The Power of One from Anne Arrowsmith Corporate General Manager 137 Pillars Hotels & Resorts, Thailand HoteliersGuild Member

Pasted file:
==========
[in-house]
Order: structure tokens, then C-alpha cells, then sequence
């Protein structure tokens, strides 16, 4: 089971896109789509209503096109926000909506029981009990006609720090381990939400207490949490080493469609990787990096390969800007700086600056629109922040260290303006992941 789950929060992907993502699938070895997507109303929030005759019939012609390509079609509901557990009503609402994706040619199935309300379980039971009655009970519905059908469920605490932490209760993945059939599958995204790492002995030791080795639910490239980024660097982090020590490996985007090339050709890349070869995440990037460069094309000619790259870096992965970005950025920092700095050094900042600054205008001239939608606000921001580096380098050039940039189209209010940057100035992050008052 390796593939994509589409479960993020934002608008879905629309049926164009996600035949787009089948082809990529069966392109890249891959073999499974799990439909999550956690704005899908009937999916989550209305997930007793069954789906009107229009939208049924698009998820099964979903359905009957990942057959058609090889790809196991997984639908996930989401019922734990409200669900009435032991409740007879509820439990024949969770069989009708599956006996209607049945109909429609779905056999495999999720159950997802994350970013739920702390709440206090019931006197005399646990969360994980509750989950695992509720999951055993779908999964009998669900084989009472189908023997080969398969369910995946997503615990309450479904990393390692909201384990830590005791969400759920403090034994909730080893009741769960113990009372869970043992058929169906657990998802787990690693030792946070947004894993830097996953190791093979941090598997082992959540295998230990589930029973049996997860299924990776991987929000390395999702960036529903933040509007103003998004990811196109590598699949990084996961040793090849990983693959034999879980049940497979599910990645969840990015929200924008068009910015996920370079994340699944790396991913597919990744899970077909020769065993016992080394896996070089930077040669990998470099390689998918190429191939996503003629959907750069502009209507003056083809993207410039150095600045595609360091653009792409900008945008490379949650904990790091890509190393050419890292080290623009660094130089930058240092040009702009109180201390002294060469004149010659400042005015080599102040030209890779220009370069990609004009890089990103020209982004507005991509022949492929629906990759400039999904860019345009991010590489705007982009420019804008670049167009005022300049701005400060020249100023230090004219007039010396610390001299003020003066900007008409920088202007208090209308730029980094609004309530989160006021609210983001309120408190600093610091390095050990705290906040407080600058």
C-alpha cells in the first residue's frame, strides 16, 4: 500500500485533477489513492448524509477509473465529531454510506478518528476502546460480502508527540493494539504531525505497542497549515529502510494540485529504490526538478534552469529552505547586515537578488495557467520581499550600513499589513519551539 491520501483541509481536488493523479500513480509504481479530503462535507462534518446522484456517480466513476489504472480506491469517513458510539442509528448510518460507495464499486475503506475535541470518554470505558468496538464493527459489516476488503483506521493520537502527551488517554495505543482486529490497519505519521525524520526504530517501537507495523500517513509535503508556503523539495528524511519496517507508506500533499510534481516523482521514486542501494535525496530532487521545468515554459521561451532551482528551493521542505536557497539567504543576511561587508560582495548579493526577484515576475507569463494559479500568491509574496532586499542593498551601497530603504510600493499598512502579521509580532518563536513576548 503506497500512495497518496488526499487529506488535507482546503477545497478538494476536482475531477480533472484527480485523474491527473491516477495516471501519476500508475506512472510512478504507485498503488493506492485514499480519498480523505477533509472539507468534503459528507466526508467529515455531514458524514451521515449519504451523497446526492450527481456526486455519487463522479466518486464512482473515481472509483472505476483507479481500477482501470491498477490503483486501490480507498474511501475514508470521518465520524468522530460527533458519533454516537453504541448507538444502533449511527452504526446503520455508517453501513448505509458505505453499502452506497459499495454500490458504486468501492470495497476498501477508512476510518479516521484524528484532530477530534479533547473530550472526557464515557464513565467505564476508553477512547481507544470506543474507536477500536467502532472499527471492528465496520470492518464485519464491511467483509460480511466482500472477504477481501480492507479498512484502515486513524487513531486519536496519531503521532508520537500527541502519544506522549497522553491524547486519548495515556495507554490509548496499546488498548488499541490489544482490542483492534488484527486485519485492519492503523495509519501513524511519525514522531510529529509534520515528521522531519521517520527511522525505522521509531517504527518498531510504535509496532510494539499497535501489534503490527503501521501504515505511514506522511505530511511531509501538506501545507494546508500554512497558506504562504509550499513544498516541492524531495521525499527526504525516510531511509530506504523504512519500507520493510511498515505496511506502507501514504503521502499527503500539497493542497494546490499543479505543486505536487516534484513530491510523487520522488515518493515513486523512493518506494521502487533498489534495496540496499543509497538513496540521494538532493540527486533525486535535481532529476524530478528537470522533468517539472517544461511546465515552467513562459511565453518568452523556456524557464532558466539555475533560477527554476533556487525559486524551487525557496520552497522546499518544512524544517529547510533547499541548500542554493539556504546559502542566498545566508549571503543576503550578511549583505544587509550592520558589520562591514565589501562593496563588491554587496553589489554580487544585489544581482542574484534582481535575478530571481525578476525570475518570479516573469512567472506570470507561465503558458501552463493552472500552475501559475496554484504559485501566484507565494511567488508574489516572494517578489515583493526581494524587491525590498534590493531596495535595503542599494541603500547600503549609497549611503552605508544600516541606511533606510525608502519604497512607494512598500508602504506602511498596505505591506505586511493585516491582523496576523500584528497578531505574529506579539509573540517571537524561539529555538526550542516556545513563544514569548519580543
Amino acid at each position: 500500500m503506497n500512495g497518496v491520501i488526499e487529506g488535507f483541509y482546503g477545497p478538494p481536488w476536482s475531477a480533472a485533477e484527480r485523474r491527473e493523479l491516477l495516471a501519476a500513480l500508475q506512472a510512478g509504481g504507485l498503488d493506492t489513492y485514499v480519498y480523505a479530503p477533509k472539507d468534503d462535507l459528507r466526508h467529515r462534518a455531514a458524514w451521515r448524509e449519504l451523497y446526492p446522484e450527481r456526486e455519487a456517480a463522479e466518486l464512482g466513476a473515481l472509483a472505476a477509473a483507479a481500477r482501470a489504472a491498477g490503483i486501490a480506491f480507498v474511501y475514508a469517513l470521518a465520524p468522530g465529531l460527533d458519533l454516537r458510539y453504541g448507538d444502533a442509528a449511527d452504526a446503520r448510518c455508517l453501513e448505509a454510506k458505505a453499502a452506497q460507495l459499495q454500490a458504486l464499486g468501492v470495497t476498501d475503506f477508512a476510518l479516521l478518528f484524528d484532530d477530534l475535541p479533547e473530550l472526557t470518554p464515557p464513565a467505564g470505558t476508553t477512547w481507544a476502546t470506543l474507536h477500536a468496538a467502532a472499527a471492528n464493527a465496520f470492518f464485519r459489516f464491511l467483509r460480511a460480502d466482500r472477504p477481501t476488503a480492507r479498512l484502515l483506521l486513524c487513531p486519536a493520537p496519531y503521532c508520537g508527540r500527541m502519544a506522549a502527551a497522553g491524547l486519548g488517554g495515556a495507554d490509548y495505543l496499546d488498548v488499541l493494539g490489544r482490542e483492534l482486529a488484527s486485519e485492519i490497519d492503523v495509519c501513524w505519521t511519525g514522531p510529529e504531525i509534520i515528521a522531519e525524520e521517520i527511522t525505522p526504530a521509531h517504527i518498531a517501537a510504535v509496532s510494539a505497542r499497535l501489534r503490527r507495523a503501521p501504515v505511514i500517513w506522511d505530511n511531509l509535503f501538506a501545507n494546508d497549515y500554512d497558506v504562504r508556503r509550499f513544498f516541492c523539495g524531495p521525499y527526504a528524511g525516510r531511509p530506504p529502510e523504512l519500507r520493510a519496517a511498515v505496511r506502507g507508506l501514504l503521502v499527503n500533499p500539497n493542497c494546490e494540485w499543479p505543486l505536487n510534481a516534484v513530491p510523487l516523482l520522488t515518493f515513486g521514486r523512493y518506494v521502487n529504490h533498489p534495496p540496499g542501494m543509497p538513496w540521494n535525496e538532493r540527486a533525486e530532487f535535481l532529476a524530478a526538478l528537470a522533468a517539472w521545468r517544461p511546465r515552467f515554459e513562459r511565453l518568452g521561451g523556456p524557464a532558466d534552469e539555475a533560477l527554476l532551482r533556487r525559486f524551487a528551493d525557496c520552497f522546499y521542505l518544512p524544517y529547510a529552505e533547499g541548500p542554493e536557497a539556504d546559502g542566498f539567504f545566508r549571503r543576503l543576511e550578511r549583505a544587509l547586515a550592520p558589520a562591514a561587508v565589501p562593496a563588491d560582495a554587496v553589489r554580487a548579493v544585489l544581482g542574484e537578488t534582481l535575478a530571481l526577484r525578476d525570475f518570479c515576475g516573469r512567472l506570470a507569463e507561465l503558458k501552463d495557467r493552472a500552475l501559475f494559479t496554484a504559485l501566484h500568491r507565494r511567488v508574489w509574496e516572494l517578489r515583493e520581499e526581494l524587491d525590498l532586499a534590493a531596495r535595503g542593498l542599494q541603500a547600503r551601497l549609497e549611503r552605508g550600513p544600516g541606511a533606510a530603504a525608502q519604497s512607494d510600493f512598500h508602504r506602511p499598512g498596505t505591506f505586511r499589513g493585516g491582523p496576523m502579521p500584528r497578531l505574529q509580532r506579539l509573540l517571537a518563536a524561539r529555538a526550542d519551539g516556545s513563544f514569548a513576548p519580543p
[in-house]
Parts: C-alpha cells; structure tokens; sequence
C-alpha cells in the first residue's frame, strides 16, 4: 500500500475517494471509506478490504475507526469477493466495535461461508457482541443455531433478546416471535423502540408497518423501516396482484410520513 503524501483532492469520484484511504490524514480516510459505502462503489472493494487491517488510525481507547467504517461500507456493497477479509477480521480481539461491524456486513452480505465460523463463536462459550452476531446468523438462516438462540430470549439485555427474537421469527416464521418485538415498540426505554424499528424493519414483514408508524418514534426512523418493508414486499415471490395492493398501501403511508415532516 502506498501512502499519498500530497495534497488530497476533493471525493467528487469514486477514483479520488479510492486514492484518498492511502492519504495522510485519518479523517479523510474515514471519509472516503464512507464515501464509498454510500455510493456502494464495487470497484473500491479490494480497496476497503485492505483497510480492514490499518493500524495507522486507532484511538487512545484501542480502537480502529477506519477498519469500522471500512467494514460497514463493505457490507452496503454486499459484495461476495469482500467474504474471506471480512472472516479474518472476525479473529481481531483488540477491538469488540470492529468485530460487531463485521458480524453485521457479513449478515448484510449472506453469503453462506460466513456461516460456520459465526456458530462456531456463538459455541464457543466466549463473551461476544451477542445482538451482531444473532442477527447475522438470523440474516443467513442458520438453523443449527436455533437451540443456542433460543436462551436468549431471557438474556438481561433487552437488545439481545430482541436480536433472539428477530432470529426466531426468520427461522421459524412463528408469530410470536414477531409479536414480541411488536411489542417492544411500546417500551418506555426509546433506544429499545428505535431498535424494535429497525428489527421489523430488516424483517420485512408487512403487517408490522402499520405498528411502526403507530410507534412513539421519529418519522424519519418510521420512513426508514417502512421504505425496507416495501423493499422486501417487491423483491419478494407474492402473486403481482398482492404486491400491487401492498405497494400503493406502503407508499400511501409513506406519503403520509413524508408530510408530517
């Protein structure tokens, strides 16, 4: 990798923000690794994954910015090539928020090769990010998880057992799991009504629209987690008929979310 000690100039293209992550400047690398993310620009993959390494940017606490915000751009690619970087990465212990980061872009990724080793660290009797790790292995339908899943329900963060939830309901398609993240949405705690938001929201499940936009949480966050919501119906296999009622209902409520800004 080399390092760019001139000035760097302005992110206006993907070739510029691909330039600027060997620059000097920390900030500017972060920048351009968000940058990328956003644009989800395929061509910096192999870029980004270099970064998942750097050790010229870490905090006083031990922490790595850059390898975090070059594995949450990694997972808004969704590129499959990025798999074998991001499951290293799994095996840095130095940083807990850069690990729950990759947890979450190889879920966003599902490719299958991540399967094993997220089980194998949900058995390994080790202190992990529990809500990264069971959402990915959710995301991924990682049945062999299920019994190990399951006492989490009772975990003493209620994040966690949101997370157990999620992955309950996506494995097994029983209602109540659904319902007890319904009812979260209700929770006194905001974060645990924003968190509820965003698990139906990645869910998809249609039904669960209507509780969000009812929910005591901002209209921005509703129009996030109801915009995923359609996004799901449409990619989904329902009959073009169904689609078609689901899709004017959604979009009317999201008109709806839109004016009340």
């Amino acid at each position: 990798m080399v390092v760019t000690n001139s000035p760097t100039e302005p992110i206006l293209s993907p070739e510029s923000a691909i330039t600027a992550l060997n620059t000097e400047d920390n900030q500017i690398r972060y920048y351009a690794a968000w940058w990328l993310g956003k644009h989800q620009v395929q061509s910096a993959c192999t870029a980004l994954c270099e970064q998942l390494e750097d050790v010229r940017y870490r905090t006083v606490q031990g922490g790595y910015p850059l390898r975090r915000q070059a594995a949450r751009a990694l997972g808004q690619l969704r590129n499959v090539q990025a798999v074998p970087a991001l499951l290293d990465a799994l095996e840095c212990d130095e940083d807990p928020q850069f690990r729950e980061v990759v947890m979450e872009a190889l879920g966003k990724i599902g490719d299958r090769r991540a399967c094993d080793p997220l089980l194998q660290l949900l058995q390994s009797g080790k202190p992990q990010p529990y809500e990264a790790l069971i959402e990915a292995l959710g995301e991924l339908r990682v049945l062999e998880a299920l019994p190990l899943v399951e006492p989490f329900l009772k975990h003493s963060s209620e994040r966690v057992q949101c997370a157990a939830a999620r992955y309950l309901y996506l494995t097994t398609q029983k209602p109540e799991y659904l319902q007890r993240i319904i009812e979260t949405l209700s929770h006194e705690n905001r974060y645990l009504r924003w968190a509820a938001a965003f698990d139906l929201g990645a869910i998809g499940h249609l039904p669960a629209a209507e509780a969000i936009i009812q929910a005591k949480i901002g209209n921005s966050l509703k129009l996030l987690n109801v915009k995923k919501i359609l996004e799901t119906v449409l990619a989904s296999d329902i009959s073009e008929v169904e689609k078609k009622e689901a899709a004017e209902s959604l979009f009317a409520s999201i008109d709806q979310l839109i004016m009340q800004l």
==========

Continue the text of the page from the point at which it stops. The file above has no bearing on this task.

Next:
t is all too easy to wallow in self-pity and become despondent especially when things go wrong. And each of us have had enough challenges this past year; be they personal, professional or both, to last a lifetime. For some, not being able to visit the hairdresser is a calamity while others have dealt with closing companies, laying off staff, being isolated from family and friends or most tragically loosing loved ones, many without being able to see them one last time. Thankfully, having been spared the later, I shamefully admit to indulging my pessimistic self, more often than need be. Fortunately, I have gently and quickly descended from my self-erected ‘pity pedestal’ brought down by almost daily encounters with individuals whose kindness, generosity, positivity and can-do attitudes are equally as inspiring as they are humbling. Even on your worst day, it doesn’t take long to think of others worse off. Just last week, I spend what comes close to a spiritual experience at the Elephant Nature Park, and Animal Rescue Service in Chiang Mai. It was truly a privilege to be in the company of Khun Lek Chailert, the founder and key catalyst behind this philanthropic entity. Diminutive, Lek exemplifies the saying “ good things come in small packages”. Her achievements are Herculean, her heart immense and her energy endless. In the past twenty years, she has dedicated her life to rescuing abandoned and abused elephants and provided them a safe, caring and protected environment. Like all entities, the advent of Covid and the closing of borders snuffed out her key financial support; international visitors; and left Lek and her team to figure out other ways to sustain the daily expenses associated with feeding and caring for the parks pachyderms and other animals. In fact her challenges only magnified as the restrictions continued and more and more owners and operators of commercial elephant “sanctuaries” could not or would not continue to keep their leased elephants along with their mahouts with an associated expense of upwards of THB1000 per day just to feed just one elephant. To give perspective, this amounts to 3 times Thailand’s minimum wage. Never saying never, Lek came to the rescue and her elephant count now stands at 104, in addition to 900 dogs, 1200 cats, 200 cows and buffalo and up to 500 rabbits. So when any of us think that circumstances are overwhelming, take a look through Khun Lek’s lens and rejoice at life’s possibilities. Inspired, I thus started the week filled with optimism. Vaccine programs were well underway in the US and the UK, key feeder markets for 137 Pillars properties, picking up speed in Europe and economic data out of China; another important source of business for us as well as Thailand; was positively euphoric. On the home front and on the back of enviable covid containment in Thailand new tourism corridors were being piloted with the plan for Phuket to open to international travellers as early as June. 24 hours later, the news was not so good and 72 hours into the week Thailand was experiencing upwards of 1000 locally transmitted cases with clusters in Bangkok, Hua Hin, Phuket and Chiang Mai.